Butterfill Act creates mutual opportunities: Co-operative News

Posted on May 3, 2009 · Posted in Co-operative News

 

If we were living in less ‘interesting times’ – as the Chinese proverb puts it – the Butterfill Act would quite possibly now be fundamentally restructuring the mutual sector, particularly those mutuals providing financial services.

 

The Butterfill Act – named after the sponsoring Conservative MP, Sir John Butterfill – enables mutuals of different types to merge. They were previously unable to do this, unless they demutualised. Clearly the measure is a very helpful one for the movement and we should thank Sir John and also the Mutuo think-tank and its chief executive Peter Hunt for their work in supporting Sir John to get this on the statute book.

 

As readers will be aware, the first merger to take advantage of this Act will be that between CFS and the Britannia Building Society – assuming the latter’s members endorse its management’s recommendation for the two organisations to come together.

 

But the original bill was not formulated with CFS and Britannia in mind. Various mutual organisations lobbied Sir John, encouraging him to put forward the measure. Sir John will not say who these mutuals were, but his constituency is Bournemouth West. One of the largest local employers is the Liverpool Victoria Friendly Society – or LV=, as it chooses to brand itself these days – which is also one of the biggest mutuals in the country.

 

Assumptions that Liverpool Victoria is keen to embark on mergers with, or takeover, other mutuals may be wrong, according to its director of communications, Nigel Snell. “We have no current plans,” he says. He adds that even if it had, “we wouldn’t talk about it”. But, unlike most people in the financial services, even in mutuals, Snell is clearly up to speed on the Act. “It is a sensible piece of legislation,” he says when contacted without prior warning. Whether his knowledge should be taken as inferring anything of significance it is difficult to judge. “I’m not saying we would not ever do it,” he adds.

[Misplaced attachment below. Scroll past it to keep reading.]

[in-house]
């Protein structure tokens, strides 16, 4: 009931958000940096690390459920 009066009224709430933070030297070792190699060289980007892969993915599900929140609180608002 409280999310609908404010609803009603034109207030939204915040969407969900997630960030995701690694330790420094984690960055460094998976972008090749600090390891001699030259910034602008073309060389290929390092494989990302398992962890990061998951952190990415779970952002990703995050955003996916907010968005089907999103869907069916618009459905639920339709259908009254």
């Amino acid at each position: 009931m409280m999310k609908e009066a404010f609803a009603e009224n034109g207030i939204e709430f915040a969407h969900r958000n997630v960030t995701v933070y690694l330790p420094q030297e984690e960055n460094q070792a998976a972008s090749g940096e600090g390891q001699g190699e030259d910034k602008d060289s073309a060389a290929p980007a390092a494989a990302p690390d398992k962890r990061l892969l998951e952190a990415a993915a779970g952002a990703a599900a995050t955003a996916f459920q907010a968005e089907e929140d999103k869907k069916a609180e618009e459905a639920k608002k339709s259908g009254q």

Superficially, there would be enormous attractions in bringing together a large friendly society with a large building society – it could create comparable synergies to that of the merger between CFS and Britannia. A friendly society such as LV would instantly have a massive distribution operation, potentially increasing sales, without adding overheads. Again, says LV, this assumption is misleading.

 

“It would be a massive step for us to become a high street retailer,” says Snell. “It is not part of our plans to become a high street retailer. I could not talk about whether we would use that legislation. That is something we would talk about only when the time came.”